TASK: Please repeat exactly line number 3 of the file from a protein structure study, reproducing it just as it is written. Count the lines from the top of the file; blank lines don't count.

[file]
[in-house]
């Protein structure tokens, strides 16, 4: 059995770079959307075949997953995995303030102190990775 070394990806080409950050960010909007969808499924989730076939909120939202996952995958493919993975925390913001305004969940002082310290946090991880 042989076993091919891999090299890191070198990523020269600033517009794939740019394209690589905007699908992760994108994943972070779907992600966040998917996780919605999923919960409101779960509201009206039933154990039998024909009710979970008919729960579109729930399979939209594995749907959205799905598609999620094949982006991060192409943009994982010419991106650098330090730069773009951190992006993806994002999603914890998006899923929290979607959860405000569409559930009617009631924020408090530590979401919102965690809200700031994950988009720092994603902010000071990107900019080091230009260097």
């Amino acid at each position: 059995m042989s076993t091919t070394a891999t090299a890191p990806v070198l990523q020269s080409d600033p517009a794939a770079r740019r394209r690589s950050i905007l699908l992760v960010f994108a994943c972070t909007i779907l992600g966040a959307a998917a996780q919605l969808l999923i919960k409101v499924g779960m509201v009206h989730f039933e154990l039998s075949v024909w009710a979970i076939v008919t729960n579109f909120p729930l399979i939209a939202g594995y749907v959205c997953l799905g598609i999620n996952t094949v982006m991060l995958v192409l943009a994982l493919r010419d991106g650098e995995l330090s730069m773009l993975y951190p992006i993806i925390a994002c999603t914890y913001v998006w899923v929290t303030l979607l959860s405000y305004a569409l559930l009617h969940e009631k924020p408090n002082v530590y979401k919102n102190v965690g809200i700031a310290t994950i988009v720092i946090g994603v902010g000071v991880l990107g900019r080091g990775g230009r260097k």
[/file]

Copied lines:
């Amino acid at each position: 059995m042989s076993t091919t070394a891999t090299a890191p990806v070198l990523q020269s080409d600033p517009a794939a770079r740019r394209r690589s950050i905007l699908l992760v960010f994108a994943c972070t909007i779907l992600g966040a959307a998917a996780q919605l969808l999923i919960k409101v499924g779960m509201v009206h989730f039933e154990l039998s075949v024909w009710a979970i076939v008919t729960n579109f909120p729930l399979i939209a939202g594995y749907v959205c997953l799905g598609i999620n996952t094949v982006m991060l995958v192409l943009a994982l493919r010419d991106g650098e995995l330090s730069m773009l993975y951190p992006i993806i925390a994002c999603t914890y913001v998006w899923v929290t303030l979607l959860s405000y305004a569409l559930l009617h969940e009631k924020p408090n002082v530590y979401k919102n102190v965690g809200i700031a310290t994950i988009v720092i946090g994603v902010g000071v991880l990107g900019r080091g990775g230009r260097k």